Perfect antidote to macho No10… a woman prime minister | The Sun
COMETH the hour, cometh the woman.
Or rather, the women — for three of the leading Tories tipped to replace the Prime Minister are Liz Truss, Priti Patel and Penny Mordaunt.
Any of them would be just what we now need to sweep away the macho culture that has taken hold of Downing Street.
Boris Johnson has achieved a lot in three years in No10, ending the Brexit deadlock, overseeing our world-beating Covid vaccines rollout and leading the West’s support for Ukraine.
But the boosterism everyone fell in love with has also come with a side of bluff and bluster.
Boris’s administration has stumbled from scandal to scandal, failing to get a grip on accusations of sleaze.
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That’s why I believe that a female PM would be the perfect antidote.
It’s hard to see any of the women now being touted as the next Tory leader protecting gropers — or colleagues who have breached lobbying rules.
And we know women are better in times of turmoil. Level-headed thinking and collective leadership are exactly what we need to combat the cost-of-living crisis, which looks set to bite even harder this winter.
The Conservative Party has a good record with senior women at the top — we produced both of our country’s only ever female Prime Ministers — the late Margaret Thatcher then Theresa May.
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We might now get a third before Labour manage to elect their first female leader.
And just look at the current Cabinet, with Foreign Secretary Liz Truss and Home Secretary Priti Patel holding two of the great offices of state.
These trailblazing women have proved they can do their jobs every bit as well as men, even while also juggling responsibilities as mothers.
Attorney General Suella Braverman and former Equalities Minister Kemi Badenoch, who are also in the running for the Tory leadership, are mums too.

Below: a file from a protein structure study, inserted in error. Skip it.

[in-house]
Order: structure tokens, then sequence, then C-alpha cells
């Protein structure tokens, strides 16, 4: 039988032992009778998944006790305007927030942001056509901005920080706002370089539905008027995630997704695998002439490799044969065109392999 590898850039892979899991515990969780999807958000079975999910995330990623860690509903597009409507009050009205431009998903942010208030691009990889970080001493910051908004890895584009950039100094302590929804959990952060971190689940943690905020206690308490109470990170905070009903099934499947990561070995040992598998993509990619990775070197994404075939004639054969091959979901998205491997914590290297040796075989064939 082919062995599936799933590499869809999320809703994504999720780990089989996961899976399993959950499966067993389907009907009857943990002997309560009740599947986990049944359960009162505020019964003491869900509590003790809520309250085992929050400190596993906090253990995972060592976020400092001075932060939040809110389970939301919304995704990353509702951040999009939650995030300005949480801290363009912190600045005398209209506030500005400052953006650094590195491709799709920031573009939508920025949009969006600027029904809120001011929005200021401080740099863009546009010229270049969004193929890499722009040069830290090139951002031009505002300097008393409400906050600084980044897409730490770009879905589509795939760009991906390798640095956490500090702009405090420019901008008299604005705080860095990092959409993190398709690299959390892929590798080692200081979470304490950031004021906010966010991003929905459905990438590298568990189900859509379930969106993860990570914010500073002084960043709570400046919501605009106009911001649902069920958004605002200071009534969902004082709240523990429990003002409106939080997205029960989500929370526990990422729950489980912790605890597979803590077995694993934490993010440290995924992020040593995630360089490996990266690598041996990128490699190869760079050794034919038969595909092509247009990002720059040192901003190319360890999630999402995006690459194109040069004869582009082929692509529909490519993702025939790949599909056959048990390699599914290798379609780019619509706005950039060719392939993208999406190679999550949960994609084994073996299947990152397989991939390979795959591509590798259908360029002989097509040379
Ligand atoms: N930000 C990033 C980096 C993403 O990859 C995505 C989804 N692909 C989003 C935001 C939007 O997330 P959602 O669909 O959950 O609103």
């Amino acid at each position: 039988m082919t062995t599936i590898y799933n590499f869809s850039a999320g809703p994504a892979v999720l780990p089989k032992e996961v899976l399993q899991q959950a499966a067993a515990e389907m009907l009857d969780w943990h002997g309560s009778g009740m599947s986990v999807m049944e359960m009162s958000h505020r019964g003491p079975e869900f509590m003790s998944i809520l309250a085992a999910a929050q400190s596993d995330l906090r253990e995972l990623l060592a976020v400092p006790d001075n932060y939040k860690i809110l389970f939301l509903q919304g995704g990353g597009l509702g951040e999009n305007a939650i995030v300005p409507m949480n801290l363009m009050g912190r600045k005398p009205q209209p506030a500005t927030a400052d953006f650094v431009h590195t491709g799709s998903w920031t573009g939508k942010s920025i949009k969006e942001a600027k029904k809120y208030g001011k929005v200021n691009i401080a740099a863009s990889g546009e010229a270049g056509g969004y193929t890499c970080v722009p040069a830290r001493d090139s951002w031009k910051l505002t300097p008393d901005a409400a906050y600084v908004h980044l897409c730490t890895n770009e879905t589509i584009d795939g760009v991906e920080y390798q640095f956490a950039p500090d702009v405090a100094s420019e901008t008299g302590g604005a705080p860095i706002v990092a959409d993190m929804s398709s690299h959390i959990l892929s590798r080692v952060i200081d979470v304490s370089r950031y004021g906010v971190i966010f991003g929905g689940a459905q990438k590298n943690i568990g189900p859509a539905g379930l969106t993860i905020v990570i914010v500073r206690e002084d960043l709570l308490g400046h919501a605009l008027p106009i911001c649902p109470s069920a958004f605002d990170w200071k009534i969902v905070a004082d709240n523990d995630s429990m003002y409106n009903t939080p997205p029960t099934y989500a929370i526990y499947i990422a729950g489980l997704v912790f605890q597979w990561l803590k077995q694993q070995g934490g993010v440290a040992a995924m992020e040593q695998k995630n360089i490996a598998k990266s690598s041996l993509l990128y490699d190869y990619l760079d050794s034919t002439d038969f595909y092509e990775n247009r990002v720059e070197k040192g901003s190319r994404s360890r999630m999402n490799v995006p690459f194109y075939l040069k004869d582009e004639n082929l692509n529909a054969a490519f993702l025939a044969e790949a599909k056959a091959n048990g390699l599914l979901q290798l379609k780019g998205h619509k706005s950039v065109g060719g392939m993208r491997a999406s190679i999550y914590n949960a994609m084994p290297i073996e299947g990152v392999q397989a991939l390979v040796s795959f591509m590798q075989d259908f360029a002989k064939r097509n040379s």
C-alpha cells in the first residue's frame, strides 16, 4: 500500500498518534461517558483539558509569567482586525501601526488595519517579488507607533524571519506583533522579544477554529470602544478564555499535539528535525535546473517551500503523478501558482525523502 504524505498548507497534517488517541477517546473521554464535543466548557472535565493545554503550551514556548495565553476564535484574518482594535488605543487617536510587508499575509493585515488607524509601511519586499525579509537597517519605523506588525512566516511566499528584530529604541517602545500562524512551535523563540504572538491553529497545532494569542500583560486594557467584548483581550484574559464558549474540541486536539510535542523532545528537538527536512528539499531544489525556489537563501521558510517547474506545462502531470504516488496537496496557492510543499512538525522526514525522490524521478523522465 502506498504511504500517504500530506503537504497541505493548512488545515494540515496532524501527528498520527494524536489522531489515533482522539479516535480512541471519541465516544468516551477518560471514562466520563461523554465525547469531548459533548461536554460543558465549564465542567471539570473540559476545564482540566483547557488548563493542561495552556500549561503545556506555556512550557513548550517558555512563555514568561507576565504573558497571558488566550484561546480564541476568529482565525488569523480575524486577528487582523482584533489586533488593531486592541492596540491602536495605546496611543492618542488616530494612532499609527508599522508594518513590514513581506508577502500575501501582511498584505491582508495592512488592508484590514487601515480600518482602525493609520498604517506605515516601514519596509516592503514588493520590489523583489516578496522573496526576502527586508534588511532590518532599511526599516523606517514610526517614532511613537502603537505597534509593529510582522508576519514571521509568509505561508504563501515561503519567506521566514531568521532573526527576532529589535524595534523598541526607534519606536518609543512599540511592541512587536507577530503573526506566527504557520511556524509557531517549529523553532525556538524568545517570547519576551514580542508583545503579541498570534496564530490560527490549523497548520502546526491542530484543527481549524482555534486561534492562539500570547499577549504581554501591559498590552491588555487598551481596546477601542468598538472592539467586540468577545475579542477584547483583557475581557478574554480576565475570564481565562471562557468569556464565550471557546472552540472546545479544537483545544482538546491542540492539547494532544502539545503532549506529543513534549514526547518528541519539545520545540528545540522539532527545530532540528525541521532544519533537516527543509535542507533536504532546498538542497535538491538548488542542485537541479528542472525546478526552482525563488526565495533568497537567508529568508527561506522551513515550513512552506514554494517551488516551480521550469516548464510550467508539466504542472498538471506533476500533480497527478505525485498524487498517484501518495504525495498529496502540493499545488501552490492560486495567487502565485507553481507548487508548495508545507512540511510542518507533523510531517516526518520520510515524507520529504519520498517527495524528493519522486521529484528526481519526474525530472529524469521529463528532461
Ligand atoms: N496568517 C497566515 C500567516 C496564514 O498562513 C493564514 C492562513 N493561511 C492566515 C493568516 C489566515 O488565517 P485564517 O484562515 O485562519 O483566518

All of these women, then, are master jugglers — and all the more impressive in my eyes.
While I’d be happy with any of the women getting the top job, Liz Truss has my vote.
As Foreign Secretary she has done what all men before her failed to do and secured the release of Nazanin Zaghari-Ratcliffe after six years’ detention in Iran — a notable achievement. She has also been tough on Russia and in her previous role as International Trade Secretary she negotiated key post-Brexit trade deals.
Liz once told me that while she understands there are battles in life, you can’t fight them all. But she likes a good scrap and is not afraid to stand up for herself and her beliefs.
Oh, and she believes in low taxes. I have no doubt that she would strive to give this country a better future.
Then there’s Trade Minister Penny Mordaunt, who is a radically different character. She has a showbiz flair — having once been a magician’s assistant, not to mention appearing on TV wearing a swimsuit on celebrity diving show Splash!.
She was once voted Britain’s Sexiest MP. But it would be a mistake to underestimate her. In 2019 she became the UK’s first ever female Defence Secretary, and as a Trade Minister puts in strong performances at the dispatch box. She ticks all the boxes for leadership with her tough, no-nonsense style.
This is similar to Priti, who is said to be considering a tilt at No10.
She is sometimes criticised for being cool and aloof. But that rankles with me. How often is this levelled at a male politician?
Talk of Liz, Priti and Penny’s leadership credentials has swirled around the corridors of power for months.
But this week surprise candidates Suella and Kemi threw their hats into the ring.
They are both exciting prospects.
Suella is said to have “iron resolve and authenticity”.
Her parents are from Mauritius and Kenya and she says that when they moved to the UK in the 1960s it gave her family hope, security and opportunity.
Suella is somewhat of an outsider in the leadership race but has a passion for Brexit and an abhorrence for “woke nonsense” — which I like.
I know Kemi the least of all the women in the frame.
The emerging Tory star is probably another outsider but she has spirit and it’s said she would “cross the road to pick a fight”.